Industrial and commercial buildings will be razed to make way for nearly 1,000 new apartments as the Packing District transformation into a mixed-use district gains steam.
Dr. Phillips Charities, master developer of the 202-acre Packing District has applied for demolition permits for four buildings fronting on Orange Blossom Trail southwest of Princeton Street. Two of the buildings had previously been identified as potential sites for adaptive reuse in the Packing District master plan, but they will instead be razed to make way for a second phase of apartments by Embrey Partners, which is now leasing in The Cannery apartments in the district.
Texas-based Embrey Partners has filed a master plan with the city of Orlando for the 350-unit multifamily community. The location sits directly across Orange Blossom Trail from the Packing District food hall, which has an approved master plan. No construction plans have been submitted for the food hall, which is one of the only buildings that will feature an adaptive reuse redevelopment.
The Cannery offers 307 residential units immediately north of the Publix-anchored shopping center, first reported by GrowthSpotter a year ago. Featured amenities include a pool and courtyard; two additional courtyards with entertainment areas; a lounge with roof deck; a resident lounge, a Wi-Fi lounge and game room; fitness facility with yoga and spin rooms; a dog park and dog wash; a bike shop; micro offices and a package room.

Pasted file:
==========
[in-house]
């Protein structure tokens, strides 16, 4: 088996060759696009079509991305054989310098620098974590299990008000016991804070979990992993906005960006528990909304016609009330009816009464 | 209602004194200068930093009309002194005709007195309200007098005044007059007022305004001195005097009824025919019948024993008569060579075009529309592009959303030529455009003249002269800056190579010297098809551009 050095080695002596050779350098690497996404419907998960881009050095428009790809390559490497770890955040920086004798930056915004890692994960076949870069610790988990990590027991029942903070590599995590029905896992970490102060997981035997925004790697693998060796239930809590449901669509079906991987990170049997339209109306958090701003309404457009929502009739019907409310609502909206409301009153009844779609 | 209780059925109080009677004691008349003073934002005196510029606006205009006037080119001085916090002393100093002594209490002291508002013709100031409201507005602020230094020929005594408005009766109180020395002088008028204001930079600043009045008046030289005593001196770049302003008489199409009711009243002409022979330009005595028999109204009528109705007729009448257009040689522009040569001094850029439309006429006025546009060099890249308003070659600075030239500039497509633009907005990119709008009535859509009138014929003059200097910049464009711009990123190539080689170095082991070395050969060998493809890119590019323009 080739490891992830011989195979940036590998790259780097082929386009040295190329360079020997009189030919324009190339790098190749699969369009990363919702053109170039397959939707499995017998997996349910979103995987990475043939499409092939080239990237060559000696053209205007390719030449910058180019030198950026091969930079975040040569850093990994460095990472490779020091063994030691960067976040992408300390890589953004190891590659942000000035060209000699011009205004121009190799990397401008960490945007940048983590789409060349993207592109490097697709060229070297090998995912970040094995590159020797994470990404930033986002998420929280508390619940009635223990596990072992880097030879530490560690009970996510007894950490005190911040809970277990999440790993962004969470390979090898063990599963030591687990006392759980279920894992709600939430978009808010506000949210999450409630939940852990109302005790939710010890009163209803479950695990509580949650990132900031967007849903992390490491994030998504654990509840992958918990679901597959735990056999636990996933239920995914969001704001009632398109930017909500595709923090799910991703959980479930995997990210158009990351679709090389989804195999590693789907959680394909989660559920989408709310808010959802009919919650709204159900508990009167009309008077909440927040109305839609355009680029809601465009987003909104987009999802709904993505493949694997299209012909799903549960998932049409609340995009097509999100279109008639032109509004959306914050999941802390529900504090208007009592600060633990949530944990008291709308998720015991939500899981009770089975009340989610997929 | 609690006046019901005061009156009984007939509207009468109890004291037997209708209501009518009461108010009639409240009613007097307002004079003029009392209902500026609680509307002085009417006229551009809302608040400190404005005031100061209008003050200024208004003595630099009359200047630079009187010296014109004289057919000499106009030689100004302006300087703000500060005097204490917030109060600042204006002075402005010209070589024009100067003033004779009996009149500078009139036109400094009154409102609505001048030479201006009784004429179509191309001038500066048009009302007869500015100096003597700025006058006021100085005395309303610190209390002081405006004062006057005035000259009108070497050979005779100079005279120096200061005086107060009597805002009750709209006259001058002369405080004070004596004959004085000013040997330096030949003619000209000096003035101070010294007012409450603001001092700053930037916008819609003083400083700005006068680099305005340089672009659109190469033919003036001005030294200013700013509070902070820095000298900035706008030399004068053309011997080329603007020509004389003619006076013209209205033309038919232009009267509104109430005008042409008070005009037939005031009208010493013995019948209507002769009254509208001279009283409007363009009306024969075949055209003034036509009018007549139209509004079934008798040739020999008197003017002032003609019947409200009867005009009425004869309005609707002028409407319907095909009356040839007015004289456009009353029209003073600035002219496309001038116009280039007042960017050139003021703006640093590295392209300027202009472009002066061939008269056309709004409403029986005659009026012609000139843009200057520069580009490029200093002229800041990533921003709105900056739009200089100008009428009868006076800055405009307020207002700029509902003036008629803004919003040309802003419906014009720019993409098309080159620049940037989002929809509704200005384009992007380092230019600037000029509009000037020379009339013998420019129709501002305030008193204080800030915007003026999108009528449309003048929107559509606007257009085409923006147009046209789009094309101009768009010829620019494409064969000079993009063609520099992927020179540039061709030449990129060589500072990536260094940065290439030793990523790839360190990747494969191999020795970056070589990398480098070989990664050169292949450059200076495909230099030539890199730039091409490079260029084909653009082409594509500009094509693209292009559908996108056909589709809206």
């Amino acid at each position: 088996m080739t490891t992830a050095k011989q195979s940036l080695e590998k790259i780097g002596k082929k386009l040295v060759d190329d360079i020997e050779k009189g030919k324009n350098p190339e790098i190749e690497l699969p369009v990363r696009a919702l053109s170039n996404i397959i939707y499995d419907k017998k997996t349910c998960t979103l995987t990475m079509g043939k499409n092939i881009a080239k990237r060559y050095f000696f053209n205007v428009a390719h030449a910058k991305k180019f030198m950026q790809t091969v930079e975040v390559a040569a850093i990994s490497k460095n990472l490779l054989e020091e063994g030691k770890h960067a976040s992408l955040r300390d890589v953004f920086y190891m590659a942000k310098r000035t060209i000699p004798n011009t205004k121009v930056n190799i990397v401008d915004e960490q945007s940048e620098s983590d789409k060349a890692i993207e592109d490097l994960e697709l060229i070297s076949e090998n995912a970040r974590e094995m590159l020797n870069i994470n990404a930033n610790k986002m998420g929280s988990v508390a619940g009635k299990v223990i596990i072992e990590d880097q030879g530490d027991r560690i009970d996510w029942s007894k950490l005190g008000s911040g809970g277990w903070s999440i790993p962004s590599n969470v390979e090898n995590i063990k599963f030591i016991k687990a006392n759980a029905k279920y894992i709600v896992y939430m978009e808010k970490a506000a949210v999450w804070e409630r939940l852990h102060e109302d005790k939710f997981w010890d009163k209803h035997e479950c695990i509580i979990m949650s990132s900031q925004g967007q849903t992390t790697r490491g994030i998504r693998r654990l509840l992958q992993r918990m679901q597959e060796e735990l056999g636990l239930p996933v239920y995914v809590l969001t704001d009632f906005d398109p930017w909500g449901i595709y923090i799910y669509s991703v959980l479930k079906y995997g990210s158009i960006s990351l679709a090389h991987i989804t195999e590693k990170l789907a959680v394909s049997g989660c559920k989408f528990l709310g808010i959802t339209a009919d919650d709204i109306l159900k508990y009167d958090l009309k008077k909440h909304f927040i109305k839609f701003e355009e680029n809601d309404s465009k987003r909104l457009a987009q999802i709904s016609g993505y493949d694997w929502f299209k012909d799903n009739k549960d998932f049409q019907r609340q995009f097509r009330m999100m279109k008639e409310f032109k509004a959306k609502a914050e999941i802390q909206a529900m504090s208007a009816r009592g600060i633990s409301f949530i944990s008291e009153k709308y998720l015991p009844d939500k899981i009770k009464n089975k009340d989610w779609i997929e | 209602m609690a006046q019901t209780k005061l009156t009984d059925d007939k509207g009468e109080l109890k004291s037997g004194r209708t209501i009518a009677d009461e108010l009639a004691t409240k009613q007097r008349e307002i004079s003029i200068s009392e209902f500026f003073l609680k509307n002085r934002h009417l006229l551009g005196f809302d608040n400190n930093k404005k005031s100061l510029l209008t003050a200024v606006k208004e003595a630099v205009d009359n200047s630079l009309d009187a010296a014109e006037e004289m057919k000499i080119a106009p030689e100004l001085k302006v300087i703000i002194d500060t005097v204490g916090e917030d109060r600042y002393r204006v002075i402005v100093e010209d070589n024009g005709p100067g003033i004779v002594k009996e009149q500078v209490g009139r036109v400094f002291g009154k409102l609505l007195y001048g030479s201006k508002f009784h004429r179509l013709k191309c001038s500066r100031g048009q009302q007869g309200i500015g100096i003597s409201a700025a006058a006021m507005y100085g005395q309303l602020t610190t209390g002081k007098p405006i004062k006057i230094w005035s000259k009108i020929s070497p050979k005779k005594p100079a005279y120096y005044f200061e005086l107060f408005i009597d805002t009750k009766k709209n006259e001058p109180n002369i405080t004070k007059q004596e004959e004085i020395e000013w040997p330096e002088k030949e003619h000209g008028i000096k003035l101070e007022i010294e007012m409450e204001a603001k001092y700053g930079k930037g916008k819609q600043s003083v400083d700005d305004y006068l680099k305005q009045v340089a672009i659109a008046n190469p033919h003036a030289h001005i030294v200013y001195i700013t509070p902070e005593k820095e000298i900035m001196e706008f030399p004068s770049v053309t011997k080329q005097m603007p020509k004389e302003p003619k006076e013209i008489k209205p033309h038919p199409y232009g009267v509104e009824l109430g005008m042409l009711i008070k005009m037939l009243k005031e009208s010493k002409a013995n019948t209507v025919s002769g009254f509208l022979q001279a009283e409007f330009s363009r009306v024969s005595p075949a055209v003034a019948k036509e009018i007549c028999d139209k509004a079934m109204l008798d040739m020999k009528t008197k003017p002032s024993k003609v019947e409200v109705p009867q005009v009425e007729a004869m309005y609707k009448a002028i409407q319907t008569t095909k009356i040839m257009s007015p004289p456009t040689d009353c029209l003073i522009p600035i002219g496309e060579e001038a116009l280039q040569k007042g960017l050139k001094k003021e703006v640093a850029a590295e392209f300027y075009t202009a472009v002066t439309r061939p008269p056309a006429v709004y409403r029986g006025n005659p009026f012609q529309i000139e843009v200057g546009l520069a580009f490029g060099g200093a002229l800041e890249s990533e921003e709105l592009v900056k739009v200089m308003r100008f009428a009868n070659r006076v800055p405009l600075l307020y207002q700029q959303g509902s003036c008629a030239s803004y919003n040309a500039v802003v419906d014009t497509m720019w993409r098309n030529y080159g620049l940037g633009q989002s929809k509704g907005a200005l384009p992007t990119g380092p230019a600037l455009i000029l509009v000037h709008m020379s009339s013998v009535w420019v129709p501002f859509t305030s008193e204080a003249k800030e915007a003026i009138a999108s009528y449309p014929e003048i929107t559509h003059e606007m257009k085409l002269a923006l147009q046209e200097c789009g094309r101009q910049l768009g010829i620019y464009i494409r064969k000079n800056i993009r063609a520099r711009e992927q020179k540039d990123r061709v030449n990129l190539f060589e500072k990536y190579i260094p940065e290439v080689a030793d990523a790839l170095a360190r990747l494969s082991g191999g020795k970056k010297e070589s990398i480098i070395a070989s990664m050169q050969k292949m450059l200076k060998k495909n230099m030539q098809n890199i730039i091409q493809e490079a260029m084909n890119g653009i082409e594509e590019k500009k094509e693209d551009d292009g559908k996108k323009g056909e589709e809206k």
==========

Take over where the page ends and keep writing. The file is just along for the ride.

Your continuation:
Meanwhile, the owners of Princeton Commerce Center, an 83,750-square-foot warehouse complex at the corner of Princeton Street and Texas Avenue, are also seeking approval for a new mixed-use planned development to complement the Packing District.
Jim Hall with HDSi has submitted a framework master plan for the 10-acre site that creates a pair of mixed-use residential buildings with a maximum height of 100 feet, structured parking and allowances for 600 residential units. A new east-west road would bisect the project, which would have apartment buildings on either side, and would provide cross access to the new YMCA facility next door. Up to 20,000 square feet of combined office and retail uses would occupy the ground floors of the buildings, fronting on the new thru road. The project would be divided into two phases with each able to function as stand-alone developments.
Hall said he is working on behalf of K and D Investments, which has owned the property since 1999. “We’re just taking it through entitlements, and then they’ll be able to take it to market,” he said.
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